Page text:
AAPIH in bloom
Asian American and Pacific Islander Heritage Month is extensive. Not in length—it lasts just 31 days in representation. It celebrates the cultural and historical contributions of descendants from the entire Asian continent—including South, East and Southeast Asia—as well as the Pacific Islands of Melanesia, Micronesia and Polynesia (fig. 1). That’s almost 50 distinct, one growing group within the Unites States.
The May celebration commemorates the completion of the first transcontinental railroad on May 10, 1869. Its tracks were largely laid by Chinese immigrants, who worked more hours for less pay than their co-laborers of European descent.
Supporting AAPI people is especially pertinent today. Communities across the U.S. have seen a 339% increase in anti-Asian hate crimes throughout the duration of the coronavirus pandemic. Additionally, therapy professionals say it’s particularly common for Asian immigrants to not want to draw attention to themselves — and by extension, avoid turning to mental health resources to cope.
Coupled with the lack of Asian-American history in school curricula, the resiliency and depth of the AAPI spirit is more than deserving of praise this May and beyond.
Today’s Mental Health Landscape
Mental Health Awareness Month helps us prioritize the importance of mental health on individual and societal levels. There’s no denying the past two years of COVID-19 pandemic life have taken a toll on mental well-being across communities.
According to recent CDC data, more than a third (37%) of high school students reported they experienced poor mental health during the pandemic. Additionally, resources like therapy are not universally covered under insurance, creating a monetary barrier that proves to be especially deterring for Black and Hispanic Americans — two groups less insured and more likely to be affected by COVID-19.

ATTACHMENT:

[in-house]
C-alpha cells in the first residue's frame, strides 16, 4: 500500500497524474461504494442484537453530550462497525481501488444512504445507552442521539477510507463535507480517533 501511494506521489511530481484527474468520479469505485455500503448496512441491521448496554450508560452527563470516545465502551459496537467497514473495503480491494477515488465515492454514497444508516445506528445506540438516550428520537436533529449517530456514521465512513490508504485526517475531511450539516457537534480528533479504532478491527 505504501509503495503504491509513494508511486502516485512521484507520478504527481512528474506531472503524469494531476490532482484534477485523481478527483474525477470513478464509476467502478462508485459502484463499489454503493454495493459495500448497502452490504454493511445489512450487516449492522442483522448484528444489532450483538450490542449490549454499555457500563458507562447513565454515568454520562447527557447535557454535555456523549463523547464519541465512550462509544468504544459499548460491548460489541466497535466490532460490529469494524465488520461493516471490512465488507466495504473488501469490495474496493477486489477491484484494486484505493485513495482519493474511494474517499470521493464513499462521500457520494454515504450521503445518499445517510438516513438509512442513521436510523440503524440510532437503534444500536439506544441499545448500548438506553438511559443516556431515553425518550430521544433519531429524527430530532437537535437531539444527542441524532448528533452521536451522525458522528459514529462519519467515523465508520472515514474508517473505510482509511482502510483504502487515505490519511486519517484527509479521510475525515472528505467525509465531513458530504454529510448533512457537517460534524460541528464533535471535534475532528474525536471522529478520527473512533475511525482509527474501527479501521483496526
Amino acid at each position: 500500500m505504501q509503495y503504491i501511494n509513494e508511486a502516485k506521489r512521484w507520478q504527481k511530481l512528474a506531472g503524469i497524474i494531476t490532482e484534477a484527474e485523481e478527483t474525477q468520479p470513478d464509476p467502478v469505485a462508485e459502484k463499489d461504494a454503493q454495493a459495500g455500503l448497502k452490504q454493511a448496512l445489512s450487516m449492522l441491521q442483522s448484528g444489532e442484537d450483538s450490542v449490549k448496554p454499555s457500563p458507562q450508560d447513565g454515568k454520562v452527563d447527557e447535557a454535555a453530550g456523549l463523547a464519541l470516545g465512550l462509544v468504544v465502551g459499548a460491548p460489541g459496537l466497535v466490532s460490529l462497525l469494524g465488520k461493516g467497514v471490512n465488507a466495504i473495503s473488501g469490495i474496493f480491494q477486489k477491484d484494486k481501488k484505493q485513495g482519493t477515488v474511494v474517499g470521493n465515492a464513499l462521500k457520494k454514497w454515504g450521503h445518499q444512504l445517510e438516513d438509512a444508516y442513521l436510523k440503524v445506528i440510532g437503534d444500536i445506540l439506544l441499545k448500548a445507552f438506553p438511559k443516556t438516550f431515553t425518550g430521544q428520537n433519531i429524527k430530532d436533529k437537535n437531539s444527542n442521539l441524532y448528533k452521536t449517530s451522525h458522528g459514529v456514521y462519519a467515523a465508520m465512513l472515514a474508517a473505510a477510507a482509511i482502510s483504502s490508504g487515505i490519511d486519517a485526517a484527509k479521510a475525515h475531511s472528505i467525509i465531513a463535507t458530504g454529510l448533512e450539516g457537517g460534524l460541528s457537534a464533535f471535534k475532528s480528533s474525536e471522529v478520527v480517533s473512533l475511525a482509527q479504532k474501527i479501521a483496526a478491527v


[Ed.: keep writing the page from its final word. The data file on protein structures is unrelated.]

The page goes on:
Looking up from your phone, what do you see?
Researchers from the University of Bath asked participants to take a week-long break from TikTok, Instagram, Twitter and Facebook to study their mental health effects.
According to the results, those who took the one-week break saw significant improvements in well-being, depression, and anxiety compared to those who continued to use social media, suggesting a short-term benefit. A growing body of research also suggests that spending time in Nature can produce a host of phycological benefits.
So this Mental Health Awareness Month, we urge you to log off and get out there. Now and always, be mindful of how personal and professional social media usage is affecting your well-being.
Women’s healthcare across the country left exposed
Early May, a leaked Supreme Court opinion draft revealed the Court is poised to overturn the landmark ruling, Roe v. Wade. Beyond the country’s vast and immediate moral reactions, the opinion has opened the door to increased scrutiny and new legislation seeking to regulate women’s healthcare resources.
Like the Missouri House of Representatives, which passed a bill that would defund Planned Parenthood (PP) clinics in the state, even though the majority of their services consist of STI testing, cancer screenings, and contraceptive care.1
Whether or not you personally have sought family planning care from a place like PP, it’s a topic exceptionally relevant to us at broadhead as a predominantly (and proudly) female-operated organization.
According to the American College of Obstetricians and Gynecologists, the best health care is provided free of political interference in the patient-physician relationship.2
Where national topics meet local Twin Cities restaurants, shops, and events.
Unmissable Monthly Miscellany: